Three vibrant viogniers

Viognier is a wine that can easily be fat and oily, clumsy and over-built. When very ripe it can be very rich and loaded with tropical and spice aromas, but high levels of alcohol, tannin, glycerol and oak all conspire to make a wine that lacks drinkability, lacks refreshing properties, lacks more-ishness.

Happily, this style of viognier seems to be on the wane. Ben Haines, who makes the Warramunda wines, has produced a 2016 that has just 11.8% alcohol. This suggests that the old belief that viognier needs to be fully ripe to produce an interesting wine, is not necessarily correct.

Viognier is, of course, native to the northern Rhône Valley where it makes Condrieu and Château Grillet – the last being one of the few vineyards in France with its own appellation and a single owner. Viognier almost died out in France: reliable sources say there were only 14 hectares remaining by the late 1960s. Its subsequent revival sees it now grown all over the world and Condrieu is highly fashionable.

In Australia, it’s been slow to gain traction with drinkers. I suspect part of the problem is that Aussies find it difficult to pronounce. I’ve even heard some winemakers pronounce it ‘voyn-yer’. It should be pronounced ‘vee-ohn-yay’.

In my recent tastings of Rhône whites, these three stood out like beacons. They are great wines all. I heartily recommend them.

Yarra Yering winemaker Sarah Crowe (Photo: Yarra Yering)

Yarra Yering Carrodus Viognier 2015, Yarra Valley

This comes under the rare, black Carrodus label, which the brilliant winemaker Sarah Crowe has introduced to showcase the very best of Yarra Yering’s great vineyard, usually drawing on the oldest vines planted by founder Dr Bailey Carrodus in the late 1960s/early ‘70s. Indeed, Yarra Yering probably lays claim to the oldest viognier vines in Australia. This is a stunning wine: sensitive barrel fermentation and judicious bottle-age have helped. It juggles richness and power with delicacy, subtlety and complexity. It’s only available ex-winery. (14% alcohol. 97 points. AUD $160)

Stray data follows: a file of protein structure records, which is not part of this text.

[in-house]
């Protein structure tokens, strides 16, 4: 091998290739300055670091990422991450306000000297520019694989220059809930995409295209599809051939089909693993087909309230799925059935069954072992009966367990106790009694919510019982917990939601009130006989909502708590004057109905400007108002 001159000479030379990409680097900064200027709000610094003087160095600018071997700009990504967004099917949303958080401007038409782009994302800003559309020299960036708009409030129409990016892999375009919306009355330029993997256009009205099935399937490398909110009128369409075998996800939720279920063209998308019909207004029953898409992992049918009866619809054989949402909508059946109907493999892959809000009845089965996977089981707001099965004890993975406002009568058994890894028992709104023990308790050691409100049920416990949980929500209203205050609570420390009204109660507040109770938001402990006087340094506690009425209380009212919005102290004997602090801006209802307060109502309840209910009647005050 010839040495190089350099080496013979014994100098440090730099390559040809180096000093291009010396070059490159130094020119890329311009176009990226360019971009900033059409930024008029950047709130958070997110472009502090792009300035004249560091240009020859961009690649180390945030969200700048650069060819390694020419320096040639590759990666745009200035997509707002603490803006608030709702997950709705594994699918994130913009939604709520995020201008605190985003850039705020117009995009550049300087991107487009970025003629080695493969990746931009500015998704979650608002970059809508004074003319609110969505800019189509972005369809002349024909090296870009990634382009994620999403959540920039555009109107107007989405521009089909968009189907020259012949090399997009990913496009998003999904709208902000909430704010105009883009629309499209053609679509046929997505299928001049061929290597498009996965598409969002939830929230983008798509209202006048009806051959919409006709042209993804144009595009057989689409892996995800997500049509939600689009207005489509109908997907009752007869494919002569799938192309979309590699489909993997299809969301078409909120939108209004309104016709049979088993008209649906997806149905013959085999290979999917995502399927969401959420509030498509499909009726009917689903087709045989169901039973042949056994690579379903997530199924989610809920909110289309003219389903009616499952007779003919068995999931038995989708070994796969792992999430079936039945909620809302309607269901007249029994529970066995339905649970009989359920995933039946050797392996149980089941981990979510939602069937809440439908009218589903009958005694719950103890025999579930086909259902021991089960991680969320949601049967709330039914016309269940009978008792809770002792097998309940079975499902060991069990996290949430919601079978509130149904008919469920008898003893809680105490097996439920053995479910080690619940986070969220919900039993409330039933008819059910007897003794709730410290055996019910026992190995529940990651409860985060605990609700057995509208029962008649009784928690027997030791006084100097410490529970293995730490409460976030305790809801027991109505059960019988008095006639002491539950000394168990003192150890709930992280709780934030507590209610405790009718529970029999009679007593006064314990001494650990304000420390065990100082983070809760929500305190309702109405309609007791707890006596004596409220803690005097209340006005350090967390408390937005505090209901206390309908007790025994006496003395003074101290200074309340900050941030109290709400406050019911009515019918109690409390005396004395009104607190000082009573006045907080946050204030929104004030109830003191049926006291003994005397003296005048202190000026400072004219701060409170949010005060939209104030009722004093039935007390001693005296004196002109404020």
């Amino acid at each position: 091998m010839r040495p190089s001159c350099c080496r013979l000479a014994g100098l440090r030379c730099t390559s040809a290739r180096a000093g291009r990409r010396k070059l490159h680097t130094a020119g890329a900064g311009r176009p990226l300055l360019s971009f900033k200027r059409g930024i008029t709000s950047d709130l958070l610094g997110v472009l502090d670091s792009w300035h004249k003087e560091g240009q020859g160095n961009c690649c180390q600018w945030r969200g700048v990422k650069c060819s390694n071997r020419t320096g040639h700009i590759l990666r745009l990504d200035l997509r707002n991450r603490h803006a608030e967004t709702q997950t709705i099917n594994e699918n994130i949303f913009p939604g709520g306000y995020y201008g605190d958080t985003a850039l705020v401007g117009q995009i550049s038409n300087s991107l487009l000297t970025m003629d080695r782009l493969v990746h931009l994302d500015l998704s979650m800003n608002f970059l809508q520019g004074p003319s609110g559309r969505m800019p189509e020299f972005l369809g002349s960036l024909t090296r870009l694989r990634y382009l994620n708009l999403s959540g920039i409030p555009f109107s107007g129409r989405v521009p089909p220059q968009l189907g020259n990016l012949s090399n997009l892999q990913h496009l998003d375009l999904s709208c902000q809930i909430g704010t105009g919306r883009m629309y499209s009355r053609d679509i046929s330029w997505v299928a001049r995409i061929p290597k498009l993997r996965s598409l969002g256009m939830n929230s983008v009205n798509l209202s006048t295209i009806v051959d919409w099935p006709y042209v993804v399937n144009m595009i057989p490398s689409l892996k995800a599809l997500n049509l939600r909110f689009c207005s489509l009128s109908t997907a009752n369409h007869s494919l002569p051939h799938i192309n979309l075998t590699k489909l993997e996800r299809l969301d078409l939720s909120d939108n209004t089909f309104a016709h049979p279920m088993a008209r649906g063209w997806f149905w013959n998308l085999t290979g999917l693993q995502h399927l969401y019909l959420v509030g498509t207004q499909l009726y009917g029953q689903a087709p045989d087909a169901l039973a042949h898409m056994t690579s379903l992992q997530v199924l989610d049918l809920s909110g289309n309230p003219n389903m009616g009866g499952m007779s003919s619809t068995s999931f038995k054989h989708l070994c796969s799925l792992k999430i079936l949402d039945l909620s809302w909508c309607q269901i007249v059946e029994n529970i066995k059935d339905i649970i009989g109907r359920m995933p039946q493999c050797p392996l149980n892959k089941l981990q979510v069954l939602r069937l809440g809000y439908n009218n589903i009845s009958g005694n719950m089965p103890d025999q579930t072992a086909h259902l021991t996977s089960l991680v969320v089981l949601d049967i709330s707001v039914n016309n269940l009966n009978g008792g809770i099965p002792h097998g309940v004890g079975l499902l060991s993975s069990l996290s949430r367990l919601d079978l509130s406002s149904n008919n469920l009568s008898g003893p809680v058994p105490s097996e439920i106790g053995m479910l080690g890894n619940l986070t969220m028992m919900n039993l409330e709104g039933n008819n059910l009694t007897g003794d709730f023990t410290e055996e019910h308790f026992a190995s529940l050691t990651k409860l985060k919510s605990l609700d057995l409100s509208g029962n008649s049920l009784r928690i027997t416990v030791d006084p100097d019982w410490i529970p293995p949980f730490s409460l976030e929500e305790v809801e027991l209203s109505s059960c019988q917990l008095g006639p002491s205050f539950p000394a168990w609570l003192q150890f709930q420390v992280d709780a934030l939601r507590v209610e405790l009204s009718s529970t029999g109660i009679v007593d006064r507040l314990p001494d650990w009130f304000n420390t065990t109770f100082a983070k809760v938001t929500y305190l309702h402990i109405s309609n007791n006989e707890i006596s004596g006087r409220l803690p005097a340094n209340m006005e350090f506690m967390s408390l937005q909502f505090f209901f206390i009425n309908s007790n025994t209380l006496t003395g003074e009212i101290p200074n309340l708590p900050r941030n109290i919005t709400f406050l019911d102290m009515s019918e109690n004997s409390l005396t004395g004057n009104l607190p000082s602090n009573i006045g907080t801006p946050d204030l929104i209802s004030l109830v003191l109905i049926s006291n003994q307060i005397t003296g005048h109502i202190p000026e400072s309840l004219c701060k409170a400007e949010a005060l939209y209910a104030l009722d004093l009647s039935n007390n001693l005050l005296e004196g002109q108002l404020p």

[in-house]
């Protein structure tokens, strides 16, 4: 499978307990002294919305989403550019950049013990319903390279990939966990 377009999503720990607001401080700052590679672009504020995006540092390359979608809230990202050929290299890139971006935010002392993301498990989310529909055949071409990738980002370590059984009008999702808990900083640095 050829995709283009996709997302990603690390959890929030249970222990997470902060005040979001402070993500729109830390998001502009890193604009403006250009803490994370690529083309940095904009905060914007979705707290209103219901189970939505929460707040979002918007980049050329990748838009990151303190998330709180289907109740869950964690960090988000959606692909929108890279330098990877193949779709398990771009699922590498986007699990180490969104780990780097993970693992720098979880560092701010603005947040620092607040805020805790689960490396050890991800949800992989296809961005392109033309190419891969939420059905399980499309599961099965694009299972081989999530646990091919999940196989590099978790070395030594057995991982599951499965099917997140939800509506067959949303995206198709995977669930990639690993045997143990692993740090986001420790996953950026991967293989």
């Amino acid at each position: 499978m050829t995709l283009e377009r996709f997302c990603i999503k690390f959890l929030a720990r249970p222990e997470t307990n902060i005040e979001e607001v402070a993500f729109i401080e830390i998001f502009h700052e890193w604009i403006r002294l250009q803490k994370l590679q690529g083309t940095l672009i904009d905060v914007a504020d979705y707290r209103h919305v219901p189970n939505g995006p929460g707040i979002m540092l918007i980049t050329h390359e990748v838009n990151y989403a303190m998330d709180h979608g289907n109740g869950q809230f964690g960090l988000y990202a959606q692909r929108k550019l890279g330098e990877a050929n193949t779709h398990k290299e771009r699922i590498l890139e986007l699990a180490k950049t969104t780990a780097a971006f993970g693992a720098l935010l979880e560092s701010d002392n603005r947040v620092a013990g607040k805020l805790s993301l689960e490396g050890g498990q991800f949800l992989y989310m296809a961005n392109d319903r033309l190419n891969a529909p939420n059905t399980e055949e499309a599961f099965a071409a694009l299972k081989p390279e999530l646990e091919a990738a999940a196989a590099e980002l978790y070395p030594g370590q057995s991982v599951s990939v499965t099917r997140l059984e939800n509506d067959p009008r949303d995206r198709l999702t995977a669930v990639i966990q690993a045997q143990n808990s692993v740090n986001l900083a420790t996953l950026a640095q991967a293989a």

Warramunda Estate winemaker Ben Haines (Photo: Skurnik Wines website)

Warramunda Coldstream Viognier 2016, Yarra Valley

This vineyard is on the same sweep of Coldstream/Gruyere hills as Yarra Yering.

Its white wines have been most impressive, made by talented Mount Langi Ghiran winemaker Ben Haines. (Ben’s own wines, under the Ben Haines label, also draw on this vineyard and are also superb.) This is a terrific wine, unusually fragrant for viognier, and cast in a highly refreshing, early-harvested style. It was barrel fermented in old puncheons, but oak is not apparent. It proves that viognier can deliver great flavour without super-ripeness or high alcohol. (11.8% alcohol. 96 points. AUD $35)

Nick (left) and Gary Farr (Photo: Wine By Farr)

Viognier By Farr 2016, Geelong

Nick Farr (and his father Gary before him) have been making some of Australia’s best viognier for many years. The style has become progressively finer and more subtle over the years, with refreshing properties and understated complexities. The grapes always come from the family’s own vineyards in the dry, warm Moorabool Valley, just north of Geelong. It has modest alcohol and is a far cry from the once ubiquitous fat, oily styles of Aussie viognier. Thank heavens! (12.5% alcohol. 95 points. AUD $65)

One thought on “Three vibrant viogniers”

  1. Huon Hooke
    Huon Hooke says:

    Agreed. The Virgilius is a ripper at the top end, and the standard Eden Valley viognier top value for money.

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